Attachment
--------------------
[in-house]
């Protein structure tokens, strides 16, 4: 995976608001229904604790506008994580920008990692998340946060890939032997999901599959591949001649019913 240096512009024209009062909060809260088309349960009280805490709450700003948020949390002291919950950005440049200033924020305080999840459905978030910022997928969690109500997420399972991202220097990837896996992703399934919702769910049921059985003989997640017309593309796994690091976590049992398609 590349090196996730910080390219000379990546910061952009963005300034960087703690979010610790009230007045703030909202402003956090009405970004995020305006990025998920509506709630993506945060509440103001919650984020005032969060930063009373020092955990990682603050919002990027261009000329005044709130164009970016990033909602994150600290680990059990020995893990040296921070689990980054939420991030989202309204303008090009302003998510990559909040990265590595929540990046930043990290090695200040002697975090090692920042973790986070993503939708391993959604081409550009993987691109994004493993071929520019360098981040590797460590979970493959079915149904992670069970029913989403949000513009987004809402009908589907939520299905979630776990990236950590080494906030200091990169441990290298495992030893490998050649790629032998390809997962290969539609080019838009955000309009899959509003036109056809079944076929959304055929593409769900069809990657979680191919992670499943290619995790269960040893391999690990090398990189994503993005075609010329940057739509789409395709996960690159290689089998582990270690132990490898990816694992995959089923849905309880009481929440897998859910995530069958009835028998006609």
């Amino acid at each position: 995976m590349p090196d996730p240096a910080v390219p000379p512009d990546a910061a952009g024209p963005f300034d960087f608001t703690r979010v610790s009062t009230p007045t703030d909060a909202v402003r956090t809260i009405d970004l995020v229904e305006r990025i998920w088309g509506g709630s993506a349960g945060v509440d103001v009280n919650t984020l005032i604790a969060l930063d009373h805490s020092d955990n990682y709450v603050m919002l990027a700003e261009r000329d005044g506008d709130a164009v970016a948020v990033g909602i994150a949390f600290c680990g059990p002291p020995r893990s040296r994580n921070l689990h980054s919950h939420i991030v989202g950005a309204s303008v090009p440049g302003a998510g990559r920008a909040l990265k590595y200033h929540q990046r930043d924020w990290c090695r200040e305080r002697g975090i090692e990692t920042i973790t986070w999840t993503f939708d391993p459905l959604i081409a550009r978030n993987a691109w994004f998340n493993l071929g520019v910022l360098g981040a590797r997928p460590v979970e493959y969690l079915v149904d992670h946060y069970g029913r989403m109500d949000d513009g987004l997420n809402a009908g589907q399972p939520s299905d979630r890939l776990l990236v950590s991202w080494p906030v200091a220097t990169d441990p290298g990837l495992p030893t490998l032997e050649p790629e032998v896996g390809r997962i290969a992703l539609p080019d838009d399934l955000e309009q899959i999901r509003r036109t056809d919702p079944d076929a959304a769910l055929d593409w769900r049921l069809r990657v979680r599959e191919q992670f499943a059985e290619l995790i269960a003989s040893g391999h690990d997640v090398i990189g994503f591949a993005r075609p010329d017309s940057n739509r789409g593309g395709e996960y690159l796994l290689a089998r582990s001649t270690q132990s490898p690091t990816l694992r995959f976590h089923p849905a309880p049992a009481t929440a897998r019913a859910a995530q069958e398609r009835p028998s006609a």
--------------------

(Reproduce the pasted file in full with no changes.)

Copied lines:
[in-house]
């Protein structure tokens, strides 16, 4: 995976608001229904604790506008994580920008990692998340946060890939032997999901599959591949001649019913 240096512009024209009062909060809260088309349960009280805490709450700003948020949390002291919950950005440049200033924020305080999840459905978030910022997928969690109500997420399972991202220097990837896996992703399934919702769910049921059985003989997640017309593309796994690091976590049992398609 590349090196996730910080390219000379990546910061952009963005300034960087703690979010610790009230007045703030909202402003956090009405970004995020305006990025998920509506709630993506945060509440103001919650984020005032969060930063009373020092955990990682603050919002990027261009000329005044709130164009970016990033909602994150600290680990059990020995893990040296921070689990980054939420991030989202309204303008090009302003998510990559909040990265590595929540990046930043990290090695200040002697975090090692920042973790986070993503939708391993959604081409550009993987691109994004493993071929520019360098981040590797460590979970493959079915149904992670069970029913989403949000513009987004809402009908589907939520299905979630776990990236950590080494906030200091990169441990290298495992030893490998050649790629032998390809997962290969539609080019838009955000309009899959509003036109056809079944076929959304055929593409769900069809990657979680191919992670499943290619995790269960040893391999690990090398990189994503993005075609010329940057739509789409395709996960690159290689089998582990270690132990490898990816694992995959089923849905309880009481929440897998859910995530069958009835028998006609």
């Amino acid at each position: 995976m590349p090196d996730p240096a910080v390219p000379p512009d990546a910061a952009g024209p963005f300034d960087f608001t703690r979010v610790s009062t009230p007045t703030d909060a909202v402003r956090t809260i009405d970004l995020v229904e305006r990025i998920w088309g509506g709630s993506a349960g945060v509440d103001v009280n919650t984020l005032i604790a969060l930063d009373h805490s020092d955990n990682y709450v603050m919002l990027a700003e261009r000329d005044g506008d709130a164009v970016a948020v990033g909602i994150a949390f600290c680990g059990p002291p020995r893990s040296r994580n921070l689990h980054s919950h939420i991030v989202g950005a309204s303008v090009p440049g302003a998510g990559r920008a909040l990265k590595y200033h929540q990046r930043d924020w990290c090695r200040e305080r002697g975090i090692e990692t920042i973790t986070w999840t993503f939708d391993p459905l959604i081409a550009r978030n993987a691109w994004f998340n493993l071929g520019v910022l360098g981040a590797r997928p460590v979970e493959y969690l079915v149904d992670h946060y069970g029913r989403m109500d949000d513009g987004l997420n809402a009908g589907q399972p939520s299905d979630r890939l776990l990236v950590s991202w080494p906030v200091a220097t990169d441990p290298g990837l495992p030893t490998l032997e050649p790629e032998v896996g390809r997962i290969a992703l539609p080019d838009d399934l955000e309009q899959i999901r509003r036109t056809d919702p079944d076929a959304a769910l055929d593409w769900r049921l069809r990657v979680r599959e191919q992670f499943a059985e290619l995790i269960a003989s040893g391999h690990d997640v090398i990189g994503f591949a993005r075609p010329d017309s940057n739509r789409g593309g395709e996960y690159l796994l290689a089998r582990s001649t270690q132990s490898p690091t990816l694992r995959f976590h089923p849905a309880p049992a009481t929440a897998r019913a859910a995530q069958e398609r009835p028998s006609a």